Food helps to facilitate the fun. Opolo sets up a table of gourmet appetizers and a wine bar so guests can graze and sip at their leisure. Claiborne & Churchill’s seminar breaks for lunch (and more wine) to allow Parker-Garcia to prepare each blend for the final tasting. A gourmet picnic on the patio, encircled by vineyards, offers a chance for participants to mingle in a more relaxed environment.

For many guests, social interaction is just as important as the wine. Bethany Filter of San Luis Obispo, who teamed up with several viticulture students at a recent Claiborne & Churchill event, considers herself a casual wine drinker.

“The social aspect was an important factor for me,” she said. “It’s easier to learn when you’re having fun.”

Group seating means you’re likely to make new acquaintances. Seating at Opolo is assigned. Guests at Claiborne & Churchill seat themselves, but the team structure provides a quick way to break the ice.

Some groups arrive already intact. The Opolo event included a boisterous group of a dozen neighbors who ventured over from Simi Valley — a kind of traveling block party.

A team at Claiborne & Churchill consisted of four former college buddies, two from Southern California and two from the Bay Area, who regularly meet up in San Luis Obispo County for wine tasting.

“We’d been following the Clueless label for awhile, but this is the first time we’ve been able to come to this event,” said team member Sara Randazzo, who noted that the seminars sell out quickly.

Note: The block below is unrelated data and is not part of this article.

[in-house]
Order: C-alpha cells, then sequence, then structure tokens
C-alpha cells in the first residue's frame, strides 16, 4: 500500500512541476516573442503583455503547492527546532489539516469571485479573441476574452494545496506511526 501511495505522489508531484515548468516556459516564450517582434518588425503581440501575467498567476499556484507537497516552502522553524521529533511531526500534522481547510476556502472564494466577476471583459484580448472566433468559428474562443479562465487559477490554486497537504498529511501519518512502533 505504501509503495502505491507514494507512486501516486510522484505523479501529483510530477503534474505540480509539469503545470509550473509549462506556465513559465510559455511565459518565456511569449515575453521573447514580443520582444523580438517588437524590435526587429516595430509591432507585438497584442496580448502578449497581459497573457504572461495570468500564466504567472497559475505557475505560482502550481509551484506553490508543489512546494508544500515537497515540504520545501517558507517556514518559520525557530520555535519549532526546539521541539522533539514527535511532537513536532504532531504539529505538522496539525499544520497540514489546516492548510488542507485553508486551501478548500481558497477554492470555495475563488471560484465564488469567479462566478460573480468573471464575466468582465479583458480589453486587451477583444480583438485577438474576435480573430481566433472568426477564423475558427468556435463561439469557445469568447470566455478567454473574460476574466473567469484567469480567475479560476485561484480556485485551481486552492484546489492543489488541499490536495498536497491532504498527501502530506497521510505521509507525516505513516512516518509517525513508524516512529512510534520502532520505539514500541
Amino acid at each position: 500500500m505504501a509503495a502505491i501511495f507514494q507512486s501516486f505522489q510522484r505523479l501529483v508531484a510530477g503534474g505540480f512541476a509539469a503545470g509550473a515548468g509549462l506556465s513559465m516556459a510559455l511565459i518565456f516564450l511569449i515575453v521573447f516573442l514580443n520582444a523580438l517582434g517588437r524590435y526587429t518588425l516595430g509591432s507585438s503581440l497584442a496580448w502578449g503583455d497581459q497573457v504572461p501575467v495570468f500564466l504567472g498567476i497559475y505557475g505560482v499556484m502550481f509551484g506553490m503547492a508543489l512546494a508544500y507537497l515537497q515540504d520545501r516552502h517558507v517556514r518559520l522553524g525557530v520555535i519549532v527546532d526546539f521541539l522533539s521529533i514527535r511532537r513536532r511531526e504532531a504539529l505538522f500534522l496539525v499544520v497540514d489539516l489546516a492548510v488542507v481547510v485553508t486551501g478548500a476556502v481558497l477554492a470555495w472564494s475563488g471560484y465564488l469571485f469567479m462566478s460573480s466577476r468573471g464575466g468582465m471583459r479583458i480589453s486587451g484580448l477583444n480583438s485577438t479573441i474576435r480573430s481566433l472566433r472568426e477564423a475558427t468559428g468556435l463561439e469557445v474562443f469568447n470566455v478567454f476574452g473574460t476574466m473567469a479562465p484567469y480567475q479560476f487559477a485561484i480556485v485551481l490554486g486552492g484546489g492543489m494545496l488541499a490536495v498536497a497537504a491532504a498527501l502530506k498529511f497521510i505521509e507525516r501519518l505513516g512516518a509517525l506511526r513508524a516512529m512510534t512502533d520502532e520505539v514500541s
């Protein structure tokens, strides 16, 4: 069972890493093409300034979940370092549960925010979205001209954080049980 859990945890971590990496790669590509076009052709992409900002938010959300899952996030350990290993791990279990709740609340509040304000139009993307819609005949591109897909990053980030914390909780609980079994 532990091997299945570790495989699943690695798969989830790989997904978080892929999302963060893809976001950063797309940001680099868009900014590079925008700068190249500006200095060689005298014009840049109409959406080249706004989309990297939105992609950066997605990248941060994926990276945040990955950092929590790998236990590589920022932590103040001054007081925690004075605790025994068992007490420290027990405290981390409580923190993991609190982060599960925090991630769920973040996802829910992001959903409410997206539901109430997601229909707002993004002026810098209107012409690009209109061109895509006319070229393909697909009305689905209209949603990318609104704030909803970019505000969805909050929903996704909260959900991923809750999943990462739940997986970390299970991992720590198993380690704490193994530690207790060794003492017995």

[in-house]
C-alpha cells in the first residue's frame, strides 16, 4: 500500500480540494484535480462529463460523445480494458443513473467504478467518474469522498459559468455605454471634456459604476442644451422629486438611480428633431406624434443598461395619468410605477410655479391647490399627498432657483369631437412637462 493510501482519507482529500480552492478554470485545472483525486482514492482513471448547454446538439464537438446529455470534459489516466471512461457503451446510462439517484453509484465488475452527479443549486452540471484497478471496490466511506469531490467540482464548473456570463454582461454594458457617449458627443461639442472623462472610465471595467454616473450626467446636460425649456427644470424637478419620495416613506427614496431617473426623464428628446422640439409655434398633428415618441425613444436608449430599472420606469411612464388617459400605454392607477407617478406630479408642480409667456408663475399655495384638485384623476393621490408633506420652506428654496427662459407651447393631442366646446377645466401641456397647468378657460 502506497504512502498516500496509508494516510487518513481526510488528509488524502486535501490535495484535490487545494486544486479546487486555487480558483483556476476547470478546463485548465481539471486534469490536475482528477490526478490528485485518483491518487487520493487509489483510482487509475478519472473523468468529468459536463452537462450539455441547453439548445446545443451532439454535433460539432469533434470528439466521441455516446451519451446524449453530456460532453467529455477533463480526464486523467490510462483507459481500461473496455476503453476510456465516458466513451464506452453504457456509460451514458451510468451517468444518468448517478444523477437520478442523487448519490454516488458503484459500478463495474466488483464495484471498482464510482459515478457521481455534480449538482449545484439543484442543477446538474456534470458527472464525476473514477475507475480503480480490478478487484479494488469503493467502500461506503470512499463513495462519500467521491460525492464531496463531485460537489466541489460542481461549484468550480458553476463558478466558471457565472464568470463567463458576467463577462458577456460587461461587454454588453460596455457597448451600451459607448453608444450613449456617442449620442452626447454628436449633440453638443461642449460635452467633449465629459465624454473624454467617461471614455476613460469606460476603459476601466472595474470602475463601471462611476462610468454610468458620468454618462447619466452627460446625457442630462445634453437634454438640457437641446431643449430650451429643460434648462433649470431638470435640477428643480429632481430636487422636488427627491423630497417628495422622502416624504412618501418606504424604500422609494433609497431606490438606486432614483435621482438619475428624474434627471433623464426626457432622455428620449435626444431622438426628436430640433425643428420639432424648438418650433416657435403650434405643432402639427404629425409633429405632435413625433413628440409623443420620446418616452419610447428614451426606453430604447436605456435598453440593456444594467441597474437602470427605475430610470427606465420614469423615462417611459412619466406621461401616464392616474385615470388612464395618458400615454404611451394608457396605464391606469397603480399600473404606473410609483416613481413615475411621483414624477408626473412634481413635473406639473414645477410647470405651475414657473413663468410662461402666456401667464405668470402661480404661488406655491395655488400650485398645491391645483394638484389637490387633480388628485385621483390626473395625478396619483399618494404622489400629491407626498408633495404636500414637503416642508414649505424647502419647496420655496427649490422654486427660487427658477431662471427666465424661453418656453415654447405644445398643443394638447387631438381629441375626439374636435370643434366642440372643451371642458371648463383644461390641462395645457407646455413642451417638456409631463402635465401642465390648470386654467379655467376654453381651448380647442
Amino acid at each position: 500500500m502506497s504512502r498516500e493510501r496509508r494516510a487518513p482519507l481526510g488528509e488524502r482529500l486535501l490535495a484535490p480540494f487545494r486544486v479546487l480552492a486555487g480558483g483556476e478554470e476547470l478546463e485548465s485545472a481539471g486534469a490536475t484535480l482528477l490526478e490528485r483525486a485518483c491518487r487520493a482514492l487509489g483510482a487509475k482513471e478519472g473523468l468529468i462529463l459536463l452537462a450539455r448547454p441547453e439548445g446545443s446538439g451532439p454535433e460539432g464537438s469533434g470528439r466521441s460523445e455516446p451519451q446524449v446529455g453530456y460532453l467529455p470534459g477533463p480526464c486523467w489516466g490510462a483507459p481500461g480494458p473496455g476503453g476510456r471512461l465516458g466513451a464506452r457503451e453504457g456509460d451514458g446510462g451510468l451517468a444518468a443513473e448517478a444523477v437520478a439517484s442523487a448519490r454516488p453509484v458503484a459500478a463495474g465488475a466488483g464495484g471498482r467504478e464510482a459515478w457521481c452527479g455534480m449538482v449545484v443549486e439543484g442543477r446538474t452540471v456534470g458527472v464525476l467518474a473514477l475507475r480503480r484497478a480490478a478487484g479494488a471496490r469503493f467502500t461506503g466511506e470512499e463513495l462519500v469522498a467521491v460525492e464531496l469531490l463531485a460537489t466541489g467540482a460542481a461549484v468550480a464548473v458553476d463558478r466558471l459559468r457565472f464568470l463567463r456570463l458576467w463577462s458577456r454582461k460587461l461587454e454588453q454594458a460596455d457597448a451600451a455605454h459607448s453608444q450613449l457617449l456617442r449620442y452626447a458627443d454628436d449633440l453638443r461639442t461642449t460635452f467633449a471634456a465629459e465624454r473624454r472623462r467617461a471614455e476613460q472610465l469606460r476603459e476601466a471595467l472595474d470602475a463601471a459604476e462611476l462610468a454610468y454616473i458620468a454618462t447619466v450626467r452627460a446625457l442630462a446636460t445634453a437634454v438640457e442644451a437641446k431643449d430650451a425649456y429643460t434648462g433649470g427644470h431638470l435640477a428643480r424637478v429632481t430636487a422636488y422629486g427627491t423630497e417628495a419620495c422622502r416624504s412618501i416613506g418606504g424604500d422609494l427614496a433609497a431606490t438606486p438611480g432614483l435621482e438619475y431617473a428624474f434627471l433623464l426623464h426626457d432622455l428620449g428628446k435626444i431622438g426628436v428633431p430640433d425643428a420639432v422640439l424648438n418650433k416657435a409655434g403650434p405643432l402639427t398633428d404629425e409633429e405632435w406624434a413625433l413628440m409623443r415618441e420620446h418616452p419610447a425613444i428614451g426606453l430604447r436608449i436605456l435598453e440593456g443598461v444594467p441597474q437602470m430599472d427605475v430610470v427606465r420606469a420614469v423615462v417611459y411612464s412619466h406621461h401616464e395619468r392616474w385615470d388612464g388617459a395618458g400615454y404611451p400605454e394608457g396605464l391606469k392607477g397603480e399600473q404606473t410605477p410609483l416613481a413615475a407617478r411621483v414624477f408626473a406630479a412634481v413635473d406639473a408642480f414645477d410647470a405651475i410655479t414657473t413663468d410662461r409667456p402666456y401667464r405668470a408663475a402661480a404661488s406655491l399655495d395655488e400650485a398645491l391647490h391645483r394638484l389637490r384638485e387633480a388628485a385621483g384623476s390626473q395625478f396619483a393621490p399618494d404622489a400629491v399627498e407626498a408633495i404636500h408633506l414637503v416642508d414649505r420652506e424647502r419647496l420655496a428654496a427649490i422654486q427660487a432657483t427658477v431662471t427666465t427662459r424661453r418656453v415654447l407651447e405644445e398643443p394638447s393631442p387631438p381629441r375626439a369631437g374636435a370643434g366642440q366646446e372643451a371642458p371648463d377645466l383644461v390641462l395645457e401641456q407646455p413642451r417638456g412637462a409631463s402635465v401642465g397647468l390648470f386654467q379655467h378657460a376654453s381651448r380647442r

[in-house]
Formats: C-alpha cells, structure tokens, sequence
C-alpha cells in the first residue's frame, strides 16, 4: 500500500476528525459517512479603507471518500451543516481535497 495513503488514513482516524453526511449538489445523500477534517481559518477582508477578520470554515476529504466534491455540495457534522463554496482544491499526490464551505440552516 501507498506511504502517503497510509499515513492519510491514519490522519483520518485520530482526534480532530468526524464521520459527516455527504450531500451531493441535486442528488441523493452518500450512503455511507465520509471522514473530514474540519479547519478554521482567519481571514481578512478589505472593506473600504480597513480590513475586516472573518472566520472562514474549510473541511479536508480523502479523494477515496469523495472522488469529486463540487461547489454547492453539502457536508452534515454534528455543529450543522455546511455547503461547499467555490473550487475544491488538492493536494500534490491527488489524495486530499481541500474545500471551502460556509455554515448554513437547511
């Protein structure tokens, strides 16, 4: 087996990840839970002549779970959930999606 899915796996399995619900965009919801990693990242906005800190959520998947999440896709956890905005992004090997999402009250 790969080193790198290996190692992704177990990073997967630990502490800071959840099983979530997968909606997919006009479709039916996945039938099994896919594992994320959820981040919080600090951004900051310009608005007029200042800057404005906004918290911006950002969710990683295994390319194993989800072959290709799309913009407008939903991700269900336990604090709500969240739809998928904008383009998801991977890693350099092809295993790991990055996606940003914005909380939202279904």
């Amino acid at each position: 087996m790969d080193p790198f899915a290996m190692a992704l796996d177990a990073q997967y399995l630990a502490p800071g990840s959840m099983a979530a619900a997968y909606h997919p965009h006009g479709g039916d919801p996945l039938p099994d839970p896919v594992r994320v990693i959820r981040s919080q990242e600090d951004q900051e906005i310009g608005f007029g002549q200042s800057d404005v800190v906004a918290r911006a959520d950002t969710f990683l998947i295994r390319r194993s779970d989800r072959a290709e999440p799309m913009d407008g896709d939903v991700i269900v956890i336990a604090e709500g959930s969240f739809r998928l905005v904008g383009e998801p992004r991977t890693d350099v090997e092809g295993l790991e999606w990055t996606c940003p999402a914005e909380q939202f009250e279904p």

Wine blending naturally takes up the bulk of the event. Participants work with barrel samples and tools of the trade such as beakers, pipettes and graduated cylinders. At Opolo, guests even don lab coats.

Guests are left to tinker, taste and work at their own pace. Some are content to wrap up their blending quickly and spend more time sipping and chatting. Others take things more seriously.

One Claiborne & Churchill team, deadlocked over the last few percentages of their blend, needed a winery representative to act as tiebreaker so they could head to lunch.

Not surprisingly, it was this team, “The Nose Knows,” that came away victorious that day. Among them was San Luis Obispo’s Brittany Blalock, a first-time participant.

“I can’t wait until the wine is released and know that I helped create that blend,” she said. “I think I ended up telling everyone I know about my victory. I truly enjoyed the experience.”

Although there is only one first-prize winner at Opolo, everyone gains something, including a better grasp of how winemakers use blends to create a better product.

“It’s been interesting learning how small variations in a blend can make a huge difference in taste,” noted first-time participant Gena Thomas of Atascadero.

Simi Valley resident Greg Owens, who has placed second at Opolo three times and third once, received such a confidence boost in his winemaking abilities that he planted his own backyard vineyard. Perhaps even more valuable is how he now fearlessly navigates the wine aisle at his local grocery store.

“I used to have to buy a lot of wines to find one that I liked,” he said. “Now I know the direction to go because I have a better idea of my own tastes.”